This book offers an original anthropological approach to the AIDS epidemic in South Africa, demonstrating why AIDS interventions in the former homeland of Venda have failed - and possibly even been counterproductive. It does so through a series of ethnographic encounters, from kings to condoms, which expose the ways in which biomedical understanding of the virus have been rejected by - and incorporated into - local understandings of health, illness, sex and death. Through the songs of female initiation, AIDS education and wandering minstrels, the book argues that music is central to understanding how AIDS interventions operate. This book elucidates a hidden world of meaning in which people sing about what they cannot talk about, where educators are blamed for spreading the virus, and in which condoms are often thought to cause AIDS. The policy implications are clear: African worldviews must be taken seriously if AIDS interventions in Africa are to become successful.Read more
- This book accompanies a website on which readers can listen to the songs that are being analyzed
- Includes rich ethnographic detail, reflecting the 15 year association the author has with the region, and his fluency in the local language, Tshivenda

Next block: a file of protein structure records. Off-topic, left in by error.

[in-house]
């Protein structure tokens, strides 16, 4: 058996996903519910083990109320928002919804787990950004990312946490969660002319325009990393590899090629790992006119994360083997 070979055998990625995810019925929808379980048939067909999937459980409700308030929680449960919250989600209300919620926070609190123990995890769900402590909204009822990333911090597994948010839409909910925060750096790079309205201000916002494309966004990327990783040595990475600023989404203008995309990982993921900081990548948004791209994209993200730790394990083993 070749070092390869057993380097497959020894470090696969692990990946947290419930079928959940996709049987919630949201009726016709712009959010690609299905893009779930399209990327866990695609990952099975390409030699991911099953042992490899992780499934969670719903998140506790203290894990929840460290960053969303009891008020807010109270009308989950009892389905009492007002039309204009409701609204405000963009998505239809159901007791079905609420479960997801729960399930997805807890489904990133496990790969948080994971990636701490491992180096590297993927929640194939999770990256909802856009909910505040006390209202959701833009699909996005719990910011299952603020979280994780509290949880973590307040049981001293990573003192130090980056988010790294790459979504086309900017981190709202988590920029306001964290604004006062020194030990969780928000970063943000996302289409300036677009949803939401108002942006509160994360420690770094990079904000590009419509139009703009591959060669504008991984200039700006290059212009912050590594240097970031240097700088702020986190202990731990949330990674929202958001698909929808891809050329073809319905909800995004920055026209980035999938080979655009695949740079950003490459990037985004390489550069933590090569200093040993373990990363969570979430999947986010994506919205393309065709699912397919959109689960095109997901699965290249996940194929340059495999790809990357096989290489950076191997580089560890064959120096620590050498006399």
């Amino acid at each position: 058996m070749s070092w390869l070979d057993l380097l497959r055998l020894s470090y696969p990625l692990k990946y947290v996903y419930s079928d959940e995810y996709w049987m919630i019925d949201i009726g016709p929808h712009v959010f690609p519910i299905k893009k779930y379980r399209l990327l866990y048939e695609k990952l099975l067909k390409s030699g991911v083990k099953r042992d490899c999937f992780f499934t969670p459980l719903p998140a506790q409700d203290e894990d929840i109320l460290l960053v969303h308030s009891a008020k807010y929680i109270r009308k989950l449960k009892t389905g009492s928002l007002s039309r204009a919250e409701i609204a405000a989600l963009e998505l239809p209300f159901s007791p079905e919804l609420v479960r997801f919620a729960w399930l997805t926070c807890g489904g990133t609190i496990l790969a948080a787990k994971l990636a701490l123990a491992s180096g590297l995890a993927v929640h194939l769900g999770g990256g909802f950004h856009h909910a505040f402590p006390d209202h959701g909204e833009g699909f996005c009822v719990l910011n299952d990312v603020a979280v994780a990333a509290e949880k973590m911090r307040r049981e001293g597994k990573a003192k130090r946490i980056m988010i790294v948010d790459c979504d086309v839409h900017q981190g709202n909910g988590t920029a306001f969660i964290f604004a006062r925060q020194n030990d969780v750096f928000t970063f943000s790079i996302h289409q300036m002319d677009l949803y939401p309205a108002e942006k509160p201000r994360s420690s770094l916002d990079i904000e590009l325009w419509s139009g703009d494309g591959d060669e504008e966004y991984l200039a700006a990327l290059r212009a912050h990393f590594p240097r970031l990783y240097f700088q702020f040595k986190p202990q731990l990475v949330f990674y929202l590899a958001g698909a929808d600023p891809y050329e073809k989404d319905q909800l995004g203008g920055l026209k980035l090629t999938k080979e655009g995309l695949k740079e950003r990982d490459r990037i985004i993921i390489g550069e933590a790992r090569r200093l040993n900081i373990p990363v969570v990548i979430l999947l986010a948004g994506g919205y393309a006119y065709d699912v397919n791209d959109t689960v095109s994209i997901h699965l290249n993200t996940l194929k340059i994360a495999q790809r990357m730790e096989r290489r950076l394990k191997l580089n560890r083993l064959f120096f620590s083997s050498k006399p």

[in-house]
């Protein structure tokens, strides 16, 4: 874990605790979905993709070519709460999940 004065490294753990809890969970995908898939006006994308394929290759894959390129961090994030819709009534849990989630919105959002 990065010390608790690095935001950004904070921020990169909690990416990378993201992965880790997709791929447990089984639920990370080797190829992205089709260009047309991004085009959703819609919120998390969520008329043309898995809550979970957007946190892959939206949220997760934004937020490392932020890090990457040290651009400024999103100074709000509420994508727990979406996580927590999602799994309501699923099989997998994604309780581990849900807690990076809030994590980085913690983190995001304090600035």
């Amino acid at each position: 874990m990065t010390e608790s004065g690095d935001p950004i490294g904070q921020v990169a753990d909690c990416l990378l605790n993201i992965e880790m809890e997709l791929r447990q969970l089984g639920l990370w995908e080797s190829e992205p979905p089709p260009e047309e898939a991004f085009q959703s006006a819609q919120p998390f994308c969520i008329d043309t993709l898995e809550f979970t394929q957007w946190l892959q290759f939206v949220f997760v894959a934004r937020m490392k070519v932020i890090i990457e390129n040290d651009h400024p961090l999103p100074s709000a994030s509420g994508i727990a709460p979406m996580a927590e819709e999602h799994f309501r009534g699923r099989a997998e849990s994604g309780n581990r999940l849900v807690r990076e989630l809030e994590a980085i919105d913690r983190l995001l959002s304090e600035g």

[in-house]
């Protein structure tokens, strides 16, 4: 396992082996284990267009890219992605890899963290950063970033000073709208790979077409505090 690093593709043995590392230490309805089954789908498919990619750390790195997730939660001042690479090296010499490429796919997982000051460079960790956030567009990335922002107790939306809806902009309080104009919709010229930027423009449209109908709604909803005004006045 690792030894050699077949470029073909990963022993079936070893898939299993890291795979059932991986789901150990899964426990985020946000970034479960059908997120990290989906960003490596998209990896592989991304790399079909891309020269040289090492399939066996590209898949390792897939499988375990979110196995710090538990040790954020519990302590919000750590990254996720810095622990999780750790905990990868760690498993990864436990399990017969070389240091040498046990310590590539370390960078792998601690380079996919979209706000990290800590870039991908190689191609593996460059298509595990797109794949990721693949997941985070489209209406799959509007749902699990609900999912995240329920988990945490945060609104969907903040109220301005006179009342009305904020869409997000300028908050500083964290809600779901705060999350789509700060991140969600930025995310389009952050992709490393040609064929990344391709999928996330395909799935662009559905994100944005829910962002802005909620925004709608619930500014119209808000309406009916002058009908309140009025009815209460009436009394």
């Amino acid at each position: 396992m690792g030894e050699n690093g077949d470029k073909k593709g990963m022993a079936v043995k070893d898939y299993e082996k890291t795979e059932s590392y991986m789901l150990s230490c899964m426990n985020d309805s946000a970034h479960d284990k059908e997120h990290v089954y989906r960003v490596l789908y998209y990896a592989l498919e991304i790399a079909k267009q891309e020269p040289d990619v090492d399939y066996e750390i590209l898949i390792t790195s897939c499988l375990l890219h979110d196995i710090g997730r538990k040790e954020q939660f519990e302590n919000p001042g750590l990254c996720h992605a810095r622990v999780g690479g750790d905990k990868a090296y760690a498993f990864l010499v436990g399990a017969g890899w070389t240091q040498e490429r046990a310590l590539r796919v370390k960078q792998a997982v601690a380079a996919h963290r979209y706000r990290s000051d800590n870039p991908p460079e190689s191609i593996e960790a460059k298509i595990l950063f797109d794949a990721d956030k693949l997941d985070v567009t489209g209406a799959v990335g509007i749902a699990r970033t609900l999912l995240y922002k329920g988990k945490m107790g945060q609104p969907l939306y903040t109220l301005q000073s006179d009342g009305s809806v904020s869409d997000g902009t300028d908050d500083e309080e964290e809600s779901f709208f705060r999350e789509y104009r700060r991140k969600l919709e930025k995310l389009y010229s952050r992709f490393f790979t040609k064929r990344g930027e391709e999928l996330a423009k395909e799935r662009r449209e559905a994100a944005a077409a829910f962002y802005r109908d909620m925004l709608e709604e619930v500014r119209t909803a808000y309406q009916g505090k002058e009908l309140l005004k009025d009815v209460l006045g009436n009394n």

Reviews & endorsements
'McNeill shows wonderfully well how music works in everyday contexts not only to demarcate the identities of particular social groups, but also how musicians and everyday singers - and even AIDS-awareness educators - transform musical genres to suit a multitude of purposes that, ultimately, drive social and cultural change.' Adam Ashforth, Africa: Journal of the International African Institute
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- Date Published: September 2014
- format: Paperback
- isbn: 9781107417564
- length: 308 pages
- dimensions: 229 x 152 x 18 mm
- weight: 0.46kg
- contains: 18 b/w illus. 4 maps 2 tables
- availability: Available
Table of Contents
1. Introduction: AIDS, politics and music
2. The battle for Venda kingship
3. A rite to AIDS education? Venda girls' initiation and HIV prevention
4. 'We want a job in the government': motivation and mobility in AIDS peer education
5. 'We sing about what we cannot talk about': biomedical AIDS knowledge in stanza
6. Guitar songs and 'sexy women': a folk cosmology of AIDS
7. 'Condoms cause AIDS': poison, prevention, and degrees of separation
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